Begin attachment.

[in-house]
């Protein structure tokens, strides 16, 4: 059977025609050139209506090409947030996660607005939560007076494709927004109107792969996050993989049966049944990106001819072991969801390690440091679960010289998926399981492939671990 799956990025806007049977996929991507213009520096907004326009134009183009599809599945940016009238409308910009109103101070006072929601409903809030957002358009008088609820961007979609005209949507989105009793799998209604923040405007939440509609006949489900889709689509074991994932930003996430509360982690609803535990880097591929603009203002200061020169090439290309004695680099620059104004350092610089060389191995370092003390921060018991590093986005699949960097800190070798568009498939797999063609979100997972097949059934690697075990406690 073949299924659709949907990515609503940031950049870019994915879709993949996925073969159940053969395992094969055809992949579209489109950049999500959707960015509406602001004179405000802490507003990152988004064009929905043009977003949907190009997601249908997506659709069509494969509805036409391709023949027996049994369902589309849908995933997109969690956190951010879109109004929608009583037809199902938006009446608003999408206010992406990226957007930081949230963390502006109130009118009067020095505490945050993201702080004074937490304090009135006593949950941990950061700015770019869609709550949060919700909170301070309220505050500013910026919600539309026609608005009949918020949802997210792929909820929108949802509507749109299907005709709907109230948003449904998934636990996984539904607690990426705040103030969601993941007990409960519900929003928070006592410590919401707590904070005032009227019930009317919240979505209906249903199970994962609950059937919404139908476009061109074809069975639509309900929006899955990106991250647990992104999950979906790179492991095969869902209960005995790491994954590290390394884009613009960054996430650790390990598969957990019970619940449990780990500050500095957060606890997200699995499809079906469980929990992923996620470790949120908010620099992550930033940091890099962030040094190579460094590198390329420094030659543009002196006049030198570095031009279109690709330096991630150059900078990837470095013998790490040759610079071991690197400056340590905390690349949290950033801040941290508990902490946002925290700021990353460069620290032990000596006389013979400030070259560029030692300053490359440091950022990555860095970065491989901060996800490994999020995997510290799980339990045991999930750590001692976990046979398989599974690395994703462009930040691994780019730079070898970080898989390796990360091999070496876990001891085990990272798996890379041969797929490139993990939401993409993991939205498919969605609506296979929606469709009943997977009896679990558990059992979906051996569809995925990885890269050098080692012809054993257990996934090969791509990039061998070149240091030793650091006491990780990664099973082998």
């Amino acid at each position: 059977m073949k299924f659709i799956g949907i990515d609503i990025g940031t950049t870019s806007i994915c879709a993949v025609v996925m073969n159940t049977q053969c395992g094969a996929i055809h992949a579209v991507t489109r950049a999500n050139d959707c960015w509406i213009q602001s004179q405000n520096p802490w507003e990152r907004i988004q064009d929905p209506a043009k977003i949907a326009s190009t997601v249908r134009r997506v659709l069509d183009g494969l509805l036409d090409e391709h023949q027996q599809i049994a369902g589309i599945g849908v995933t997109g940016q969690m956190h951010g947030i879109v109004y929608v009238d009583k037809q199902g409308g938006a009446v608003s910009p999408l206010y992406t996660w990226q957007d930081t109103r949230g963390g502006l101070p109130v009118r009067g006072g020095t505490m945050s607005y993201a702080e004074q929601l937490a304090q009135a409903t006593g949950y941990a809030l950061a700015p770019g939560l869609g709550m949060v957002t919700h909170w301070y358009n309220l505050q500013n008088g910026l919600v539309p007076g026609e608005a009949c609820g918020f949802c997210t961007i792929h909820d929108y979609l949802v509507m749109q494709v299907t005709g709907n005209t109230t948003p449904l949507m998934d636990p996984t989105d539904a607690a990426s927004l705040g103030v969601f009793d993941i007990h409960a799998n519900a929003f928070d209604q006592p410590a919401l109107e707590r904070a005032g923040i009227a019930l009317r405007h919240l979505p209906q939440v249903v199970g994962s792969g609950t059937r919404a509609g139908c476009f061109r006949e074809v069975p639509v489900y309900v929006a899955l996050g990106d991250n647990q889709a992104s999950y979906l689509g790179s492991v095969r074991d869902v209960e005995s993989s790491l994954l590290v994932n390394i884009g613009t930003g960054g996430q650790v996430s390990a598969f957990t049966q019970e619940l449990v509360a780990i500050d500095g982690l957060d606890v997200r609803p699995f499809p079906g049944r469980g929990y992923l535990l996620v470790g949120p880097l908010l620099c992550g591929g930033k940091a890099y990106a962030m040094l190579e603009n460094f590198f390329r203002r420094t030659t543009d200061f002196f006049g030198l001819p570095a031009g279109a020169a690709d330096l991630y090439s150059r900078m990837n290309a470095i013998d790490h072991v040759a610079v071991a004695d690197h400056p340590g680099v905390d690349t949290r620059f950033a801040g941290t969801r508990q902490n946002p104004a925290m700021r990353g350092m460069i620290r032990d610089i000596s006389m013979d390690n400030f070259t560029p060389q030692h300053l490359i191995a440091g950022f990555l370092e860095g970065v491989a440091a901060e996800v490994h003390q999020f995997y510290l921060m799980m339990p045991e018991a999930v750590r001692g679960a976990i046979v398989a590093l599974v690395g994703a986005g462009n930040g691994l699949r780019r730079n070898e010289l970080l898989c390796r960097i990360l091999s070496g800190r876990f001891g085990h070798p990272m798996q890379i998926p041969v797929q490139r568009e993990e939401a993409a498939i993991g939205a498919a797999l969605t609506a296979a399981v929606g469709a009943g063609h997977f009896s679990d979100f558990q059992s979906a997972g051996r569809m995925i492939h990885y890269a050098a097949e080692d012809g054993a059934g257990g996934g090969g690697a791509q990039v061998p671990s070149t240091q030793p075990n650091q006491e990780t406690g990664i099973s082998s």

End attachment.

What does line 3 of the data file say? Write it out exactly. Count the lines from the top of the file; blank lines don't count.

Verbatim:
């Amino acid at each position: 059977m073949k299924f659709i799956g949907i990515d609503i990025g940031t950049t870019s806007i994915c879709a993949v025609v996925m073969n159940t049977q053969c395992g094969a996929i055809h992949a579209v991507t489109r950049a999500n050139d959707c960015w509406i213009q602001s004179q405000n520096p802490w507003e990152r907004i988004q064009d929905p209506a043009k977003i949907a326009s190009t997601v249908r134009r997506v659709l069509d183009g494969l509805l036409d090409e391709h023949q027996q599809i049994a369902g589309i599945g849908v995933t997109g940016q969690m956190h951010g947030i879109v109004y929608v009238d009583k037809q199902g409308g938006a009446v608003s910009p999408l206010y992406t996660w990226q957007d930081t109103r949230g963390g502006l101070p109130v009118r009067g006072g020095t505490m945050s607005y993201a702080e004074q929601l937490a304090q009135a409903t006593g949950y941990a809030l950061a700015p770019g939560l869609g709550m949060v957002t919700h909170w301070y358009n309220l505050q500013n008088g910026l919600v539309p007076g026609e608005a009949c609820g918020f949802c997210t961007i792929h909820d929108y979609l949802v509507m749109q494709v299907t005709g709907n005209t109230t948003p449904l949507m998934d636990p996984t989105d539904a607690a990426s927004l705040g103030v969601f009793d993941i007990h409960a799998n519900a929003f928070d209604q006592p410590a919401l109107e707590r904070a005032g923040i009227a019930l009317r405007h919240l979505p209906q939440v249903v199970g994962s792969g609950t059937r919404a509609g139908c476009f061109r006949e074809v069975p639509v489900y309900v929006a899955l996050g990106d991250n647990q889709a992104s999950y979906l689509g790179s492991v095969r074991d869902v209960e005995s993989s790491l994954l590290v994932n390394i884009g613009t930003g960054g996430q650790v996430s390990a598969f957990t049966q019970e619940l449990v509360a780990i500050d500095g982690l957060d606890v997200r609803p699995f499809p079906g049944r469980g929990y992923l535990l996620v470790g949120p880097l908010l620099c992550g591929g930033k940091a890099y990106a962030m040094l190579e603009n460094f590198f390329r203002r420094t030659t543009d200061f002196f006049g030198l001819p570095a031009g279109a020169a690709d330096l991630y090439s150059r900078m990837n290309a470095i013998d790490h072991v040759a610079v071991a004695d690197h400056p340590g680099v905390d690349t949290r620059f950033a801040g941290t969801r508990q902490n946002p104004a925290m700021r990353g350092m460069i620290r032990d610089i000596s006389m013979d390690n400030f070259t560029p060389q030692h300053l490359i191995a440091g950022f990555l370092e860095g970065v491989a440091a901060e996800v490994h003390q999020f995997y510290l921060m799980m339990p045991e018991a999930v750590r001692g679960a976990i046979v398989a590093l599974v690395g994703a986005g462009n930040g691994l699949r780019r730079n070898e010289l970080l898989c390796r960097i990360l091999s070496g800190r876990f001891g085990h070798p990272m798996q890379i998926p041969v797929q490139r568009e993990e939401a993409a498939i993991g939205a498919a797999l969605t609506a296979a399981v929606g469709a009943g063609h997977f009896s679990d979100f558990q059992s979906a997972g051996r569809m995925i492939h990885y890269a050098a097949e080692d012809g054993a059934g257990g996934g090969g690697a791509q990039v061998p671990s070149t240091q030793p075990n650091q006491e990780t406690g990664i099973s082998s």